"Lenore, I want you to think always-how you loved me," he said.

"Loved you? Oh, my boy! It seems your lot has been hard. You've toiled-you've lost all-and now…"

"Listen," he interrupted, and she had never heard his voice like that. "The thousands of boys who go to fight regard it a duty. For our country!… I had that, but more.… My father was German… and he was a traitor. The horror for me is that I hate what is German in me.… I will have to kill that. But you've helped me.… I know I'm American. I'll do my duty, whatever it is. I would have gone to war only a beast with my soul killed before I ever got there.… With no hope-no possibility of return!… But you love me!… Can't you see-how great the difference?"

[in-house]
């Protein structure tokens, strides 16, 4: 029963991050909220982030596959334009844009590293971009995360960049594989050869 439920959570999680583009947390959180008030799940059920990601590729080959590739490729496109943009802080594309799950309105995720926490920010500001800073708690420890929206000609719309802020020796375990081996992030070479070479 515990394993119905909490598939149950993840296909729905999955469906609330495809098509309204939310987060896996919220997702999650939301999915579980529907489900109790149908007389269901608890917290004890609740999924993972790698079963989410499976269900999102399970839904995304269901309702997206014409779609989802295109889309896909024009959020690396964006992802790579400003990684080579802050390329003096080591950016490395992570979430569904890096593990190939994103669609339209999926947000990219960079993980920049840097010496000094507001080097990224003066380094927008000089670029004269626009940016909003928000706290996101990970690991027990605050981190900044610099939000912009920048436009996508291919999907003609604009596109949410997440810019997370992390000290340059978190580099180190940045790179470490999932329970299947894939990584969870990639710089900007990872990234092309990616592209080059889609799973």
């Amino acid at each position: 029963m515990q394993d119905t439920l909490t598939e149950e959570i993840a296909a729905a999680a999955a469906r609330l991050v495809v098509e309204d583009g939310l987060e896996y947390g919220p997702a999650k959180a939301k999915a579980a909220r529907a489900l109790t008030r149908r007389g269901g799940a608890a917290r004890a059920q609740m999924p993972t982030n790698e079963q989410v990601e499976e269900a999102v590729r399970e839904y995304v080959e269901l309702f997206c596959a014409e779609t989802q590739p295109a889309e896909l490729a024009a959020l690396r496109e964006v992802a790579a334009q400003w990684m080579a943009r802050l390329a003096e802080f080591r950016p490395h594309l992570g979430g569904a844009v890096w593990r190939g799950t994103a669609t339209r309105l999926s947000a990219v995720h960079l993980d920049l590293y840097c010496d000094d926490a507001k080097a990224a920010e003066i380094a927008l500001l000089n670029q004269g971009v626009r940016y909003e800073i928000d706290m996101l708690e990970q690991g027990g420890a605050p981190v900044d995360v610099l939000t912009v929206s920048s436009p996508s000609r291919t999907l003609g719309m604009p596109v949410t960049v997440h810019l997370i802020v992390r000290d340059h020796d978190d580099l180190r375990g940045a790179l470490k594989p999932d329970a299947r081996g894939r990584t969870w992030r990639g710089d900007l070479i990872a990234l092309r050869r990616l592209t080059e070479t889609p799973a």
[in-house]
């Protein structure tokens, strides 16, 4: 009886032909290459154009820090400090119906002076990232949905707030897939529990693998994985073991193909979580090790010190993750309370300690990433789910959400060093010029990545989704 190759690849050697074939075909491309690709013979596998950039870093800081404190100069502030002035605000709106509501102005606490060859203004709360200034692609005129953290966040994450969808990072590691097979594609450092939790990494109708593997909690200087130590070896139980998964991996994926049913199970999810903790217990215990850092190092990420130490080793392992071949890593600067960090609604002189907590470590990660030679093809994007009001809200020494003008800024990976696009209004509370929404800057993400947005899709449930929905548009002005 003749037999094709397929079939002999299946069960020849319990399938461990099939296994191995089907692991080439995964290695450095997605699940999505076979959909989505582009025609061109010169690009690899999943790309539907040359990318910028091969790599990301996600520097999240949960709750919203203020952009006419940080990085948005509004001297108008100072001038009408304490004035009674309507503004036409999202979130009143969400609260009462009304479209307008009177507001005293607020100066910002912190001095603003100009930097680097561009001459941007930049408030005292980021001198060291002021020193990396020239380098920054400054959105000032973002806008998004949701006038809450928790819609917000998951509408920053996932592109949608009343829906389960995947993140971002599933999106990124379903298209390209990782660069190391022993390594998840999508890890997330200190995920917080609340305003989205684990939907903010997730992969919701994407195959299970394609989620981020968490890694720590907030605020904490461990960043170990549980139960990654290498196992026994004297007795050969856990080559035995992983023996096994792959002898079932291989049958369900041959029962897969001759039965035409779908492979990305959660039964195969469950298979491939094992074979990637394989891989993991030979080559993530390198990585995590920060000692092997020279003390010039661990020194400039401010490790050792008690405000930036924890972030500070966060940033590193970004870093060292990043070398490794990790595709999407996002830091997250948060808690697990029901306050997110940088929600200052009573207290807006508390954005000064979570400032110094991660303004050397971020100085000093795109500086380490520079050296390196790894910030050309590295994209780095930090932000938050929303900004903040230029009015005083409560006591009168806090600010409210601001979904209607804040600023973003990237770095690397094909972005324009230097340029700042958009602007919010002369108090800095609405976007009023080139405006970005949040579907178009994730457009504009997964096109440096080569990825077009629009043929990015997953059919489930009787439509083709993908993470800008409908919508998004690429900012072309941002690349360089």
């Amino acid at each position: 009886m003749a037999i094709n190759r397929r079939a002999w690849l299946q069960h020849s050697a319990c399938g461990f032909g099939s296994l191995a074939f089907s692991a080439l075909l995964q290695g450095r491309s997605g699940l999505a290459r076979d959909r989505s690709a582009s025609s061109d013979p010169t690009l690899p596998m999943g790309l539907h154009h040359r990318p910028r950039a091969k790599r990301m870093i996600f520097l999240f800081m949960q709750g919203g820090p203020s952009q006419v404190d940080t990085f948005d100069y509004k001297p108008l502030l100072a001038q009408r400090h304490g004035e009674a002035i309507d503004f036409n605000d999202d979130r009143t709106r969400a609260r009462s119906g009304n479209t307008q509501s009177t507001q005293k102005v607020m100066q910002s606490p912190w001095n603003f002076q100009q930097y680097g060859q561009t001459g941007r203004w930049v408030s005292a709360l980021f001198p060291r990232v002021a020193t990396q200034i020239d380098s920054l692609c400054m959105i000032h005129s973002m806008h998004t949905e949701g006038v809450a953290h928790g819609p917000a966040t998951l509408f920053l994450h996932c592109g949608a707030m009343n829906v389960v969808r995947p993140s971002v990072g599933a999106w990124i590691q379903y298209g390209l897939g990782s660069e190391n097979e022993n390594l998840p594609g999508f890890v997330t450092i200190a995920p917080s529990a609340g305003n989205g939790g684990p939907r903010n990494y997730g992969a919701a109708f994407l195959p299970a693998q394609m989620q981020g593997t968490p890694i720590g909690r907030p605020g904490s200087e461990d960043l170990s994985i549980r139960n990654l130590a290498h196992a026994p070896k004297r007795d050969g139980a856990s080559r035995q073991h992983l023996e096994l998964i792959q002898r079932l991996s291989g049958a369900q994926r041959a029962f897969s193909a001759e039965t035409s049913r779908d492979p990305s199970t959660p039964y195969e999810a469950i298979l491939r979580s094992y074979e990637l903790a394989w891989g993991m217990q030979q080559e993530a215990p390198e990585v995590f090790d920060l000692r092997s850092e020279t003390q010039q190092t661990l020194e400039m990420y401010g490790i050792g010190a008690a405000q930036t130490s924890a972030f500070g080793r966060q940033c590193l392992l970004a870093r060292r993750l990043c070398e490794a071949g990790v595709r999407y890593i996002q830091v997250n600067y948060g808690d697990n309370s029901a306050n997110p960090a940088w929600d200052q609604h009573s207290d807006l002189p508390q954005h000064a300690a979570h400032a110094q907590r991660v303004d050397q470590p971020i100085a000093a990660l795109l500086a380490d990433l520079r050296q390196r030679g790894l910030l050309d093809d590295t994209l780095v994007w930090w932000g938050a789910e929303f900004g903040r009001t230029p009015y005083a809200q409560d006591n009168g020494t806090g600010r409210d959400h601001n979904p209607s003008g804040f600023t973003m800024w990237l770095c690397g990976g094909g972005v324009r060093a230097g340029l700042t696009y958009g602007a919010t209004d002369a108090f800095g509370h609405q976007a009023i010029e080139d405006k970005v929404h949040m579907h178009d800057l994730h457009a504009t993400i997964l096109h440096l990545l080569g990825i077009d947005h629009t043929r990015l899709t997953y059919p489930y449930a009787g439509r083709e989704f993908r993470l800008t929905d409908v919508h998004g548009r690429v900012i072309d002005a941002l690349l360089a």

Lenore understood and felt it in his happiness. "Yes, Kurt, I know.… Thank God, I've helped you.… I want you to go. I'll pray always. I believe you will come back to me.… Life could not be so utterly cruel…" She broke off.

"Life can't rob me now-nor death," he cried, in exaltation. "I have your love. Your face will always be with me-as now-lovely and brave!… Not a tear!… And only that sweet smile like an angel's!… Oh, Lenore, what a girl you are!"

"Say good-by-and go," she faltered. Another moment would see her weaken.

"Yes, I must hurry." His voice was a whisper-almost gone. He drew a deep breath. "Lenore-my promised wife-my star for all the black nights-God bless you-keep you!… Good-by!"